Steel worker
Growing demand and rising prices will keep Europe's steel sector outlook ‘stable’, says Moody's. Reuters

Increasing demand, higher steel prices and improved profitability will underpin the continued stable outlook for the European steel industry into 2018, according to a leading ratings agency.

In a recent report for its clients, Moody's said European steelmakers were likely to see a boost in profits in 2018 as demand growth, stable raw material prices and anti-dumping duties look set to support higher steel prices for the next 12-18 months.

The supportive operating environment should translate into higher average steel spreads in 2018 compared with 2016, although at slightly lower levels than in 2017 as Moody's assumes a "moderation in European steel demand next year compared to 2017."

Average capacity utilisation rates at European steel mills should remain below 85%, which is within Moody's range for a stable sector outlook.

"Structural overcapacity and rising imports from countries not subject to EU anti-dumping tariffs, like South Korea, Turkey and India, remain constraining factors," the agency noted.

According to trade body Eurofer, imports rose by 5% in the 12 months to May 2017, although the growth rate was slower than the 10% recorded in 2016. In addition, merger and acquisition (M&A) activity in the sector is unlikely to translate into immediate reductions in the industry's overcapacity.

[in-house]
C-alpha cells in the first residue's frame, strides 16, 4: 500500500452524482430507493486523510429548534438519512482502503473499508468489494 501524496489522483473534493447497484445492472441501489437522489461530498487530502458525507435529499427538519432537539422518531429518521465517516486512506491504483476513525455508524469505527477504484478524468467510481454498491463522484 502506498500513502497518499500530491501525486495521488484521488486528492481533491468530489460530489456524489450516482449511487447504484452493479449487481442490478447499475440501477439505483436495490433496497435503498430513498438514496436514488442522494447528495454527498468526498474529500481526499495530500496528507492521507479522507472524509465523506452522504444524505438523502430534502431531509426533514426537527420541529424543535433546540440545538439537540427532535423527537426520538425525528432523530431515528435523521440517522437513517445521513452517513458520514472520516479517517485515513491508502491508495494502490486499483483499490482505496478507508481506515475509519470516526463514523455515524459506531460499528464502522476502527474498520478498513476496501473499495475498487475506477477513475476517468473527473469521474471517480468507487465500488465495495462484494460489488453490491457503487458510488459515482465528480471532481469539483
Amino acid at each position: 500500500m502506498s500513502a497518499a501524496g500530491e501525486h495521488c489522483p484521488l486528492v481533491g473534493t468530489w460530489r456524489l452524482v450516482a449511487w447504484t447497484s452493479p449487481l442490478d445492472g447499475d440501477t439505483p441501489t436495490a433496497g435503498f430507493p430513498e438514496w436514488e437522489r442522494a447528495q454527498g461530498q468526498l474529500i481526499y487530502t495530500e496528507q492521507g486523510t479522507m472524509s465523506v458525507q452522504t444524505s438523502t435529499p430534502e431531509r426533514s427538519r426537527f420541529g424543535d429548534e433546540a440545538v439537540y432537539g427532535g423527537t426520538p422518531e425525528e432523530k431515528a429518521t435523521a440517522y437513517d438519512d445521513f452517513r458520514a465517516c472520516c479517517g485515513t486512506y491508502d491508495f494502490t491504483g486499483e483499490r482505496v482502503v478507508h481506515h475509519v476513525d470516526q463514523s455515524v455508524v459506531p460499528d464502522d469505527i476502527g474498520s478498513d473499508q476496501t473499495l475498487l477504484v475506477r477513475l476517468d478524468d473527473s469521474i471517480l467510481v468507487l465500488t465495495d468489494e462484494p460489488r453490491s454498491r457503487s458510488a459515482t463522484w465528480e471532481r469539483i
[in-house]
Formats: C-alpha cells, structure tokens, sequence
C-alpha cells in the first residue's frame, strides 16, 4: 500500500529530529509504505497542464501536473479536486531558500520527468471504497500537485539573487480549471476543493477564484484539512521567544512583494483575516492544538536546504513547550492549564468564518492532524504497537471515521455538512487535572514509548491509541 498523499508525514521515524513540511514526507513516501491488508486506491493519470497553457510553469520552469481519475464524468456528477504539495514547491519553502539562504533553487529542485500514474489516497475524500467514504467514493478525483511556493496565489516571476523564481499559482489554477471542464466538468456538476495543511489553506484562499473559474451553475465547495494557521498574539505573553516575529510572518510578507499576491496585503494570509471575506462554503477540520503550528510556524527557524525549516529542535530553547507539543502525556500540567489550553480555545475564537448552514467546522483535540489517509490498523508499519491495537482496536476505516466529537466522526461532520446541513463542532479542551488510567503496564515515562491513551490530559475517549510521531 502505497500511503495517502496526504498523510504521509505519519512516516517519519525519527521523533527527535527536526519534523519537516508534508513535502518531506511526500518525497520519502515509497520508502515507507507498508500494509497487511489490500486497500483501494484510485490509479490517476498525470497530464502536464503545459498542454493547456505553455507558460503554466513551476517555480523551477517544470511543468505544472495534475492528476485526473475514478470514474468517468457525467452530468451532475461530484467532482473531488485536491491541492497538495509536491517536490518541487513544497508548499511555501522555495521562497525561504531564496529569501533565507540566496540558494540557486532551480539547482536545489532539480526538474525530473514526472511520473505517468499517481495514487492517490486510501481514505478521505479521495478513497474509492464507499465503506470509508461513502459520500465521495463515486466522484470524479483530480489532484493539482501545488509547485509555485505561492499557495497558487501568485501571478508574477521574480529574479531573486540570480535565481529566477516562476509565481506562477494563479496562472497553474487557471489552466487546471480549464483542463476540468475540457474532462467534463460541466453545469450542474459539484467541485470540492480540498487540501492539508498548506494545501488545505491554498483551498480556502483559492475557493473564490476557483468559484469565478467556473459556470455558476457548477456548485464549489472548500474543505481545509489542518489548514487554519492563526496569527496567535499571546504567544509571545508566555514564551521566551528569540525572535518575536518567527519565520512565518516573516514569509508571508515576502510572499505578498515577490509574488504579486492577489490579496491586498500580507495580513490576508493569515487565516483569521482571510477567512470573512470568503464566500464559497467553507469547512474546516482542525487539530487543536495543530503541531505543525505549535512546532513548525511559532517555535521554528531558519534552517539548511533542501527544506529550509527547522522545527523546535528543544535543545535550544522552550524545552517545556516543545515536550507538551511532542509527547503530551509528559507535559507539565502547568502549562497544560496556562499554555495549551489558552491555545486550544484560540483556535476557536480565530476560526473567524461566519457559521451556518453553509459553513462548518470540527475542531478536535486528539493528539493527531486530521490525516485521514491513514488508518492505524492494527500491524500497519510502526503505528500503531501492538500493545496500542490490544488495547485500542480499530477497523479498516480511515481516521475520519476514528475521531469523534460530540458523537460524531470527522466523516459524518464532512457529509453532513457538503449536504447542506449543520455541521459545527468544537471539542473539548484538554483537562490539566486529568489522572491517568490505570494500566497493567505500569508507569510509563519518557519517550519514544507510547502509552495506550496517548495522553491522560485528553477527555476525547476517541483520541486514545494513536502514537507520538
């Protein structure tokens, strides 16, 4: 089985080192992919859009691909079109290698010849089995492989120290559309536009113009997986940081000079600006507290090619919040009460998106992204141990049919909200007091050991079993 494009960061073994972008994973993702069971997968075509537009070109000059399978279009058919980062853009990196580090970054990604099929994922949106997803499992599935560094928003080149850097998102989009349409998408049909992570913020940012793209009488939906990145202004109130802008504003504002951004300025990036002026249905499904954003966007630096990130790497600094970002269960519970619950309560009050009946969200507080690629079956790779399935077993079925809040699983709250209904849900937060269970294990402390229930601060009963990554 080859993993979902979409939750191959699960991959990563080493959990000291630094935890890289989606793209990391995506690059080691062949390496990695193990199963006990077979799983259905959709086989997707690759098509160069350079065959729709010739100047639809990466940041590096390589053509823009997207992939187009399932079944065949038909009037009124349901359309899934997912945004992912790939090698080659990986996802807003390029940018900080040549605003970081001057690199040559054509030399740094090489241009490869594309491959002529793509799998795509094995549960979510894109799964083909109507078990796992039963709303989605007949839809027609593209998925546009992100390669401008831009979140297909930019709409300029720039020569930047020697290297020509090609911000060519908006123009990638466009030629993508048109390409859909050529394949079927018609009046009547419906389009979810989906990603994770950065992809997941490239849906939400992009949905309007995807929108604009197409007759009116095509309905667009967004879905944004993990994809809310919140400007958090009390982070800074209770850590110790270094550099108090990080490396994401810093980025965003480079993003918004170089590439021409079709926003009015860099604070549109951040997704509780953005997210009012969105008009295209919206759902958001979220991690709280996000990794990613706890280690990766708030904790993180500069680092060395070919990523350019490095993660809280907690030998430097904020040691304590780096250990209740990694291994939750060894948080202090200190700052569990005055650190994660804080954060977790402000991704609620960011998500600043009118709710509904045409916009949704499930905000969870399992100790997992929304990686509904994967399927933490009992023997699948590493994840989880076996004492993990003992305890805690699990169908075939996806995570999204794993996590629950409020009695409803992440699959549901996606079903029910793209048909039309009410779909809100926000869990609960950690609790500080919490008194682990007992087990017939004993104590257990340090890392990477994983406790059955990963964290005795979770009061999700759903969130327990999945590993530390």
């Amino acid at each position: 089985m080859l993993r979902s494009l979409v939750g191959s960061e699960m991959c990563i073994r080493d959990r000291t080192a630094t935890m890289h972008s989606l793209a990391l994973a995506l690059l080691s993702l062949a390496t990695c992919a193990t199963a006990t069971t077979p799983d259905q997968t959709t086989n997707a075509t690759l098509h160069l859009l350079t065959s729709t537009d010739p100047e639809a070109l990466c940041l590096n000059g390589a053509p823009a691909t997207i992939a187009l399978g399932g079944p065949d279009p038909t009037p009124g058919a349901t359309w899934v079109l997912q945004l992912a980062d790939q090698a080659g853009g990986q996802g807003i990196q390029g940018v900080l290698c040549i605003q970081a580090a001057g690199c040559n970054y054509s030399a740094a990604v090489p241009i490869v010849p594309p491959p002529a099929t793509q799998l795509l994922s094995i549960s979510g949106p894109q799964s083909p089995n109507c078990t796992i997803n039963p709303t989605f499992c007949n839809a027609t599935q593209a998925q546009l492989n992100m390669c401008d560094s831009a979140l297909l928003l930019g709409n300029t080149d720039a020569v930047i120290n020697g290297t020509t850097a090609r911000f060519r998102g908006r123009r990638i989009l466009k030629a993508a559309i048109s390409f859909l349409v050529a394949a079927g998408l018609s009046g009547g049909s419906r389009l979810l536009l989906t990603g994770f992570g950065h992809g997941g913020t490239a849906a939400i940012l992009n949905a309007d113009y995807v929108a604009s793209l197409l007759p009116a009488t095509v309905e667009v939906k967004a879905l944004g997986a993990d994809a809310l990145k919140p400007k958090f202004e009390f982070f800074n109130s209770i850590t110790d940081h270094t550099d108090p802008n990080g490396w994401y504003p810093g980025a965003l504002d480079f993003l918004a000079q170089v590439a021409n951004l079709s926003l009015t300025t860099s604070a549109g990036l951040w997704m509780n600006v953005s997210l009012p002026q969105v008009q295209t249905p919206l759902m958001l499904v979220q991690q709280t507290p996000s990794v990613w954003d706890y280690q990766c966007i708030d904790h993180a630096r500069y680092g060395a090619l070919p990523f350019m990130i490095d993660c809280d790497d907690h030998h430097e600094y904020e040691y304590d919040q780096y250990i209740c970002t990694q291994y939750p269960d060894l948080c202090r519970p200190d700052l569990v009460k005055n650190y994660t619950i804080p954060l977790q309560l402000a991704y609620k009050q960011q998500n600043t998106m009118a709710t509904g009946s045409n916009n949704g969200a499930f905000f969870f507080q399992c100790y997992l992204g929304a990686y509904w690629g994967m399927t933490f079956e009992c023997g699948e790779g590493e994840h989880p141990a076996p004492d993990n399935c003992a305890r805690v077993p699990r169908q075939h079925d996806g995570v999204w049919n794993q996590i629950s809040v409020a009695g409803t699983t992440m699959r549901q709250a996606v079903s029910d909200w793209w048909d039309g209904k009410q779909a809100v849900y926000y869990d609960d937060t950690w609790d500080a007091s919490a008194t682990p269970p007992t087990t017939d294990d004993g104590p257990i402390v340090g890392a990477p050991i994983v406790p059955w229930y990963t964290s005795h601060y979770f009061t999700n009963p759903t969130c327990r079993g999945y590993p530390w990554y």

ArcelorMittal's (rated Ba1 stable by Moody's) acquisition of Ilva (unrated) aims to increase steel production in southern Europe rather than rationalise production. Similarly, Thyssenkrupp's (Ba2 developing) planned joint venture with Tata Steel (Ba3 negative) may only consider consolidating production after 2020.

Potential protectionist US trade policies could also pose a threat to Europe's steelmakers, Moody's said.

"Import restrictions could create ripples, currently difficult to quantify but potentially large, in the global market likely to weaken the European steel sector, especially if they lead to increased imports into Europe from countries which would have targeted the US market instead," the agency said.

Gianmarco Migliavacca, senior credit officer at Moody's, said maintaining the agency 'stable' outlook on the European steel sector stable reflects the expectation that steel consumption will grow by around 1.5%-2% in 2017-18.

"That's on the back of improving economic prospects and demand growth from the automotive, construction and capital goods markets."